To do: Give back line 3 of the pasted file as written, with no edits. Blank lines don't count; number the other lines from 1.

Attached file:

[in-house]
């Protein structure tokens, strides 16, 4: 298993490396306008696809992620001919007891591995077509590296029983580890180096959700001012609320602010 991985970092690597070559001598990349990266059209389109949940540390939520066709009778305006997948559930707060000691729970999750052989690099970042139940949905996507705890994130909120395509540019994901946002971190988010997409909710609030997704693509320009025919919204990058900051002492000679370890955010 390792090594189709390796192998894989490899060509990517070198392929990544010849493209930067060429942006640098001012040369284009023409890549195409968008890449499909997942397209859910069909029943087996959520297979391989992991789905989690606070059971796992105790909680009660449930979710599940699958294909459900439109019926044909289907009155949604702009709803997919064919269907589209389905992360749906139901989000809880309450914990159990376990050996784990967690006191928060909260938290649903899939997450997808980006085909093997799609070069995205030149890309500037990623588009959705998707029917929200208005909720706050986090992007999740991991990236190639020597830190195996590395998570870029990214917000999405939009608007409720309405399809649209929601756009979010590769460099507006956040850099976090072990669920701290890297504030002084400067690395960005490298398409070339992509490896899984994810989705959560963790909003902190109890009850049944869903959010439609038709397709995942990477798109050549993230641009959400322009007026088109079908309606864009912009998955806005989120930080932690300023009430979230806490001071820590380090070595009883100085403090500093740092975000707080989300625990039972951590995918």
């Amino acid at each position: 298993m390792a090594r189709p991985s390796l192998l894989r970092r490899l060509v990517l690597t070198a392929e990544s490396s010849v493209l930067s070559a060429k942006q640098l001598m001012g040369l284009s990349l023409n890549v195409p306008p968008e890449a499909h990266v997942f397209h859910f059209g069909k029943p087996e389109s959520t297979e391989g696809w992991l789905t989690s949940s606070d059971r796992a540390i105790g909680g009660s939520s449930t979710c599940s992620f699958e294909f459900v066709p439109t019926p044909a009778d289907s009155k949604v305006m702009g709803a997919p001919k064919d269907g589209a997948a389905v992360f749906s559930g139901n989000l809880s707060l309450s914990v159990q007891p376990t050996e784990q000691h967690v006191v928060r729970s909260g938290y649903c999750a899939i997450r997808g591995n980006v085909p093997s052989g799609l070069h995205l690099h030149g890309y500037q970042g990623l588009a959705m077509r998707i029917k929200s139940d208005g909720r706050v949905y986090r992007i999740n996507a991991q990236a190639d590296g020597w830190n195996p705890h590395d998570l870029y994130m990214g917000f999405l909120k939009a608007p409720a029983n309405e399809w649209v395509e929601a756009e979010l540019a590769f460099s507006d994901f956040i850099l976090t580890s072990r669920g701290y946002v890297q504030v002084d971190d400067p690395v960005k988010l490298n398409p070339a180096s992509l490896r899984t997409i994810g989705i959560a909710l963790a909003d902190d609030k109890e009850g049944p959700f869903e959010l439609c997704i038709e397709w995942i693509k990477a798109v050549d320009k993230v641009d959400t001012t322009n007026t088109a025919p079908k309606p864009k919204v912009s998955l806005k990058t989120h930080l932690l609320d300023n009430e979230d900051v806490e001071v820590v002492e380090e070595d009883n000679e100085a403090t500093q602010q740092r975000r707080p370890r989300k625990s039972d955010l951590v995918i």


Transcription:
């Amino acid at each position: 298993m390792a090594r189709p991985s390796l192998l894989r970092r490899l060509v990517l690597t070198a392929e990544s490396s010849v493209l930067s070559a060429k942006q640098l001598m001012g040369l284009s990349l023409n890549v195409p306008p968008e890449a499909h990266v997942f397209h859910f059209g069909k029943p087996e389109s959520t297979e391989g696809w992991l789905t989690s949940s606070d059971r796992a540390i105790g909680g009660s939520s449930t979710c599940s992620f699958e294909f459900v066709p439109t019926p044909a009778d289907s009155k949604v305006m702009g709803a997919p001919k064919d269907g589209a997948a389905v992360f749906s559930g139901n989000l809880s707060l309450s914990v159990q007891p376990t050996e784990q000691h967690v006191v928060r729970s909260g938290y649903c999750a899939i997450r997808g591995n980006v085909p093997s052989g799609l070069h995205l690099h030149g890309y500037q970042g990623l588009a959705m077509r998707i029917k929200s139940d208005g909720r706050v949905y986090r992007i999740n996507a991991q990236a190639d590296g020597w830190n195996p705890h590395d998570l870029y994130m990214g917000f999405l909120k939009a608007p409720a029983n309405e399809w649209v395509e929601a756009e979010l540019a590769f460099s507006d994901f956040i850099l976090t580890s072990r669920g701290y946002v890297q504030v002084d971190d400067p690395v960005k988010l490298n398409p070339a180096s992509l490896r899984t997409i994810g989705i959560a909710l963790a909003d902190d609030k109890e009850g049944p959700f869903e959010l439609c997704i038709e397709w995942i693509k990477a798109v050549d320009k993230v641009d959400t001012t322009n007026t088109a025919p079908k309606p864009k919204v912009s998955l806005k990058t989120h930080l932690l609320d300023n009430e979230d900051v806490e001071v820590v002492e380090e070595d009883n000679e100085a403090t500093q602010q740092r975000r707080p370890r989300k625990s039972d955010l951590v995918i």